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  • Henry Longstaff

Wishmas - The Old Bauble Factory

A dash of immersive Christmas magic

Photograhy - Matt Crockett


The weathered Christmas jumper is on, its first outing for this season and there is a budding feeling that we are approaching the end of another year. Aptly part of the Vaults space underneath Waterloo has been transformed into the Old Bauble Factory, where a magical journey sees children and adults transported along the route that wishes take, leading all the way to Father Christmas himself. Though desperately lacking coherent storytelling, there is an undeniable sparkle that will charm children of all ages.

We are first bustled into a colourful room, its walls adorned with birdhouses and lights. A delightfully cheerful elf informs us that this is where the wishes arrive, the bird boxes belonging to the robins that head out across the world to collect up the hopes and dreams of all of us, carrying them safely back to this delightful sorting office. The lore is laid upon us and even by far-fetched Christmas tale standards, it is a hard sell and bafflingly nonsensical. A mismatch of clumsy festive tropes and events are tenuously bundled together, with about the same strength as a paper hat found in a Christmas cracker - though the narrative is hardly the focal point of this experience.

After meeting one of the robins we head towards the appropriately named Sky Train that, you guessed it, travels through the sky taking us towards Wishmas - its windows replaced by screens so we can witness the London landscape fall away as we take off. Three other rooms follow, each with its own slither of interactivity and led by an elf who holds the attention of the room impressively. The cast are animated and engaging, daring us to come along on this bizarre adventure whilst ensuring the younger members of our party are swept up in the enchantment. The costume design is top-notch, with the white-bearded man and his pointy-eared employees looking their best. Though much investment and colourful design has gone into the scenic design, it is often lifeless and banal, the immersion faltering at the edges. Minimal interactivity and teases of non-existent rooms do little to further the cause. With the explosion of immersive experiences in recent years, each overflowing with clever trickery and ingenuity, this one falls a little short, but with the ticket price on the more affordable end of the London scale, this can be somewhat forgiven.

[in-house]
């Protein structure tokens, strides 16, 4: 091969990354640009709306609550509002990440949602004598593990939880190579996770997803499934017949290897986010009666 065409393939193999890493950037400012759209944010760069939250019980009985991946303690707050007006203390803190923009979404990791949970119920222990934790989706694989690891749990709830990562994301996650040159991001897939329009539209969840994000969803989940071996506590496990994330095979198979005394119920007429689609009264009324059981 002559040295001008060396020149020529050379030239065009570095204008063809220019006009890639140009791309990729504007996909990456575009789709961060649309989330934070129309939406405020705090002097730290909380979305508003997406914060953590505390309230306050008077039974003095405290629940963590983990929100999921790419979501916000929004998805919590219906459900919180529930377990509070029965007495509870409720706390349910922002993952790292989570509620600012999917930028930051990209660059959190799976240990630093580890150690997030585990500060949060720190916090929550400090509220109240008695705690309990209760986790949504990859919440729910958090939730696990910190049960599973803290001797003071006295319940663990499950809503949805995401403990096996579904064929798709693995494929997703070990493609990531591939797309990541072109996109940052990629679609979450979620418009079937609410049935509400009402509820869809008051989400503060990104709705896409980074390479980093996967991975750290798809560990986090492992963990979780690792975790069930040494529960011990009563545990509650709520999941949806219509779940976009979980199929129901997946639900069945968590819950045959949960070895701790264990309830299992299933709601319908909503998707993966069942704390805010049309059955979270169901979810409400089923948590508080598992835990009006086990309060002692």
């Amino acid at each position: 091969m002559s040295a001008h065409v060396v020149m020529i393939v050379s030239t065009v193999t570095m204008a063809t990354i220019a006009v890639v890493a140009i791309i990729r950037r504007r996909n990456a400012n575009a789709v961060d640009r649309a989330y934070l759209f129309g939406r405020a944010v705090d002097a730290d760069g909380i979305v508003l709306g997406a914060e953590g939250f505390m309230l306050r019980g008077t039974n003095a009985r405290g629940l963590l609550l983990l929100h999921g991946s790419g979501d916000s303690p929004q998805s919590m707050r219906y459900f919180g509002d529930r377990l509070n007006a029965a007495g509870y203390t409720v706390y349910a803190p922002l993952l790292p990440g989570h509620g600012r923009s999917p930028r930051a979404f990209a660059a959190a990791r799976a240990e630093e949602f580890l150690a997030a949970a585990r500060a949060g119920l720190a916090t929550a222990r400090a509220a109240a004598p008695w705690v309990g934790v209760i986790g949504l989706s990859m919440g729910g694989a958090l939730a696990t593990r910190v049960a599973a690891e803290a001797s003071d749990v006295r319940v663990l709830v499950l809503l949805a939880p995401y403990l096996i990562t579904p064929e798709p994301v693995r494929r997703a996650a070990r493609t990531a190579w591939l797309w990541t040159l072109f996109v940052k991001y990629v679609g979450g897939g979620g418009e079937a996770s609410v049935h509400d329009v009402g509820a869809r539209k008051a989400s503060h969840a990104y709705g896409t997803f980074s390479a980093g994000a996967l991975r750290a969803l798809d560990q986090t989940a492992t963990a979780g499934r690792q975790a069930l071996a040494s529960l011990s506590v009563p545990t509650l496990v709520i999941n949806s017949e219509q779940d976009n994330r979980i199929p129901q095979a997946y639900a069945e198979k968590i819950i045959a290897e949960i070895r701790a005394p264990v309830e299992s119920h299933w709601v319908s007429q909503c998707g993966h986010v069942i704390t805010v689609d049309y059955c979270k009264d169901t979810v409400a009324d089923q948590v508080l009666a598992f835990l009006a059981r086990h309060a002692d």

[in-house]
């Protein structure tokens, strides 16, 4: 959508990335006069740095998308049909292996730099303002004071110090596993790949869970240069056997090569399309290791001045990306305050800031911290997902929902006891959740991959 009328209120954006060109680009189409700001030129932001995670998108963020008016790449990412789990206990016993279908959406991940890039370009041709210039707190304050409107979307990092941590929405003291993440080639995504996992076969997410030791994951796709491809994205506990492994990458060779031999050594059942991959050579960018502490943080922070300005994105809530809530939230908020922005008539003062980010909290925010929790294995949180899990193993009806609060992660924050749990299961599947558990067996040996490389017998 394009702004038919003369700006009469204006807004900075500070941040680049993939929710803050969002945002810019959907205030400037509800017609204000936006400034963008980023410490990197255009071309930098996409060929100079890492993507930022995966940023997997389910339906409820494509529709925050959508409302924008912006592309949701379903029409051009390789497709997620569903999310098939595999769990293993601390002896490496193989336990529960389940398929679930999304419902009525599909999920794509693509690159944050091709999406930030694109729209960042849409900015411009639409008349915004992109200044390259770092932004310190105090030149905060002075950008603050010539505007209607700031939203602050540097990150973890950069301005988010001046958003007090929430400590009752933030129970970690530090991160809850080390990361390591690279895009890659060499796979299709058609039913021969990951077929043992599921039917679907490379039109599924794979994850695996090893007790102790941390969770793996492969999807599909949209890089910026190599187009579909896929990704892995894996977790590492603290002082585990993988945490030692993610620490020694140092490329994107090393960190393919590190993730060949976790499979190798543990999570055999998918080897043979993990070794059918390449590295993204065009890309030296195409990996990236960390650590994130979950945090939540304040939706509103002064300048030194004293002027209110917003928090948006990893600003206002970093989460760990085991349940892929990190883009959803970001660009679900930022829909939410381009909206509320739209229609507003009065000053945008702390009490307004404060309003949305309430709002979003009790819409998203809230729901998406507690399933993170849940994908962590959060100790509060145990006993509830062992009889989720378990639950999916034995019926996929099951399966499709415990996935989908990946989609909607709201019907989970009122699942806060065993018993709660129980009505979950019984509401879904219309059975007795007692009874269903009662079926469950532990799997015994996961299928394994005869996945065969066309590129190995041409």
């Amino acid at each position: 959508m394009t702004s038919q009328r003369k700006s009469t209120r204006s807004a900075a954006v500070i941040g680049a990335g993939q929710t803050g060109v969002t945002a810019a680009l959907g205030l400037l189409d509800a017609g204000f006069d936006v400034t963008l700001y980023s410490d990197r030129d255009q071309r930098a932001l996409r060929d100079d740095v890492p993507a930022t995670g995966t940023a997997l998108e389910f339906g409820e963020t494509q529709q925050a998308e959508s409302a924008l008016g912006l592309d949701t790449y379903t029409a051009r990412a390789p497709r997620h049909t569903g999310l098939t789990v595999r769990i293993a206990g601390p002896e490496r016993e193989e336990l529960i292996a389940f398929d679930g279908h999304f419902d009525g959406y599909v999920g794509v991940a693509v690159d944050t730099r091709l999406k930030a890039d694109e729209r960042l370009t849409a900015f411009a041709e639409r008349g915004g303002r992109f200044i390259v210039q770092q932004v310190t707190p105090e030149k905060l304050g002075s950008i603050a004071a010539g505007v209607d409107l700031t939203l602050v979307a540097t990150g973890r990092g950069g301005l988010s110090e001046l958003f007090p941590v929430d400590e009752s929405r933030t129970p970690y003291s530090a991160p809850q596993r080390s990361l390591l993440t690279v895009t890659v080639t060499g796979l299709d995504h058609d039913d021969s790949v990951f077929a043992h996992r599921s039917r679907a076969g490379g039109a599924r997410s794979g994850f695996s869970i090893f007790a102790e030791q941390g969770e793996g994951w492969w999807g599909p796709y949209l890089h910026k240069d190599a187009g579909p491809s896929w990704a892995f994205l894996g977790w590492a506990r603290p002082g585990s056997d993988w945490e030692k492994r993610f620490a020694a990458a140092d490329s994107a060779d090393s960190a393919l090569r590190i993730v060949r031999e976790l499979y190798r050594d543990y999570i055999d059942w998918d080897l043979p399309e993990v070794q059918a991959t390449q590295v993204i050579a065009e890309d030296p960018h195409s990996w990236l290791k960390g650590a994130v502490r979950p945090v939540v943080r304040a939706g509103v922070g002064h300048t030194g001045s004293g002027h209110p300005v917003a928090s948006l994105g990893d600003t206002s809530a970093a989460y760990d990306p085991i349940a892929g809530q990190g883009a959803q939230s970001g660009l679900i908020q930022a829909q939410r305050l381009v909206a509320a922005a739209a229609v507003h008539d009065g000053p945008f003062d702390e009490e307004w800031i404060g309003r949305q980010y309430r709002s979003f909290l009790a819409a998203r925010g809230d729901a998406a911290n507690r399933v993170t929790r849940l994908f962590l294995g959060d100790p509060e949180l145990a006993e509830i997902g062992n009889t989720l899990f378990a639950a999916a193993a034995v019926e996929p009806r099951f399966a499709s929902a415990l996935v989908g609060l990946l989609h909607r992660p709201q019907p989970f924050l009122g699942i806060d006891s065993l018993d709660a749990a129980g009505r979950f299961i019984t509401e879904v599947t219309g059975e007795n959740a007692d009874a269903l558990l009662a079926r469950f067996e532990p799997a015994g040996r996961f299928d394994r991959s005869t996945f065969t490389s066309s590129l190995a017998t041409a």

For a production geared towards younger audiences, the best way to gauge its effectiveness was to see how the children reacted to the wonder placed before them and without a doubt, most were wholly captivated. They watched wide-eyed as we met Father Christmas and threw themselves into the essential task of saving lost wishes. This festive-flavoured hour will delight and reignite the magic in most youngsters but lacks the full Christmassy magic to win the rest of us over.

Touring until 7th January - Tickets

Photography - Matt Crockett

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